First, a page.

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Frank Borden Hanes’s Poem that Almost Got Away

Friday from the Archives: “A Poem that Almost Got Away” by James W. Clark, Jr. and “Evening Hatch” by Frank Borden Hanes, Sr. from NCLR 31 (2022).

“Winston-Salem journalist, novelist, and poet, the late Frank Borden Hanes, Sr. (1920–2013) left an unpublished fly-fishing poem meandering among his family and friends when he died at age ninety- three. Today a broader audience can enjoy “Evening Hatch” because of the generosity of the poet’s three children, Borden, Nancy, and Robin. They cherish, as you will, their father’s fervent memorial to friendships through fishing. Writing from his heart, Frank dedicated “Evening Hatch” to his cousin Hugh G. Chatham (1921–1985). This private poem is now being shared.”

“Frank Hanes authored three collections of poetry, five works of fiction – some of them in verse – and three biographical studies. For two of his books, the North Carolina Literary and Historical Association presented him coveted prizes: the Roanoke-Chowan Award in 1953 for his blank verse narrative Abel Anders (1951) and the Sir Walter Raleigh Award in 1961 for The Fleet Rabble, a novel about Chief Joseph and the Nez Percé tribe’s failed attempt to escape to Canada.”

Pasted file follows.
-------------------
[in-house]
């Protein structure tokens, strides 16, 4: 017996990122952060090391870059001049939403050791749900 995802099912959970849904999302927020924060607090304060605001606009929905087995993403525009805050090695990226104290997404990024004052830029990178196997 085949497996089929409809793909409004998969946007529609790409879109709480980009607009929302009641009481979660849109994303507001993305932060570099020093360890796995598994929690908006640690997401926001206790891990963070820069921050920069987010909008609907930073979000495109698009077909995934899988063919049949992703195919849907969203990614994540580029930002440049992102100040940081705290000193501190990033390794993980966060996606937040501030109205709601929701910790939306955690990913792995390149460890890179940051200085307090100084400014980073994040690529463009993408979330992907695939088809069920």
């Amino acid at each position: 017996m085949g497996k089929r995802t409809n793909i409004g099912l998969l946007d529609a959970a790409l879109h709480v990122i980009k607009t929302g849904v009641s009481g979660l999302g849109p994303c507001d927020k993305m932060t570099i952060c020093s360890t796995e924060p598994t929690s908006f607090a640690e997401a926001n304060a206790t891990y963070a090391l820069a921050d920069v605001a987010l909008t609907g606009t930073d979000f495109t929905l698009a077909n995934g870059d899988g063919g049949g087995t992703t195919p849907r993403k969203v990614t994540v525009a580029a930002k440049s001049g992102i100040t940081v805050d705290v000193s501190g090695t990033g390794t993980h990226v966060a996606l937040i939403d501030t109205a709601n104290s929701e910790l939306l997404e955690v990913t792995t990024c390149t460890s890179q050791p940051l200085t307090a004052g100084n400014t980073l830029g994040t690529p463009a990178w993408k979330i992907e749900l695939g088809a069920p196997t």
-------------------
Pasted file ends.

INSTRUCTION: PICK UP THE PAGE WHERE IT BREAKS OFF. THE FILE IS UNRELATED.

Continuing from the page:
“As complete an angler as he was a poet, Frank Borden Hanes, if giving a public reading of “Evening Hatch,” would explain a few specific references in his poem. For example, “mending” is the fly fisherman’s term for casting an upstream curve into the fly line. A “tippet” is a segment of the line between the leader and the fly itself. A common knot that connects the leader to the tippet is called a “surgeon,” and “Adams” is a major source of fly-fishing tackle. A “Green Drake” fly looks like a may-fly known as nature’s trout candy, and a parachute is a lure of that insect with its hackle, or feathers, wrapped horizontally under the hook. Savor this recovered gem.” –James W. Clark

The Hanes family supports the Frank B. Hanes Writer-in-Residence program in the English & Comparative Literature Department at UNC-Chapel Hill. From their website: “The program honors the late Frank Borden Hanes, Sr., (Class of 1942). Mr. Hanes has long been a gracious supporter of Creative Writing at Carolina and has made gifts with powerful lasting impact. He endowed the Thomas Wolfe Scholarship, which brings highly promising young writers to the Creative Writing Program, and he also supported the teaching and creativity of our Creative Writing faculty in countless ways. Mr. Hanes himself was a passionate author, a proud and loyal alumnus, and an outstanding citizen of our state.”

The 2023 writer-in-residence is Monique Truong, a writer who has appeared in NCLR numerous times. She will be doing a free public reading on March 28th in Chapel Hill. Find out more information on the UNC English Department website.

See more art by Fen Rascoe on his website.

Read the entire 2022 issue on ProQuest or order the issue for your collection.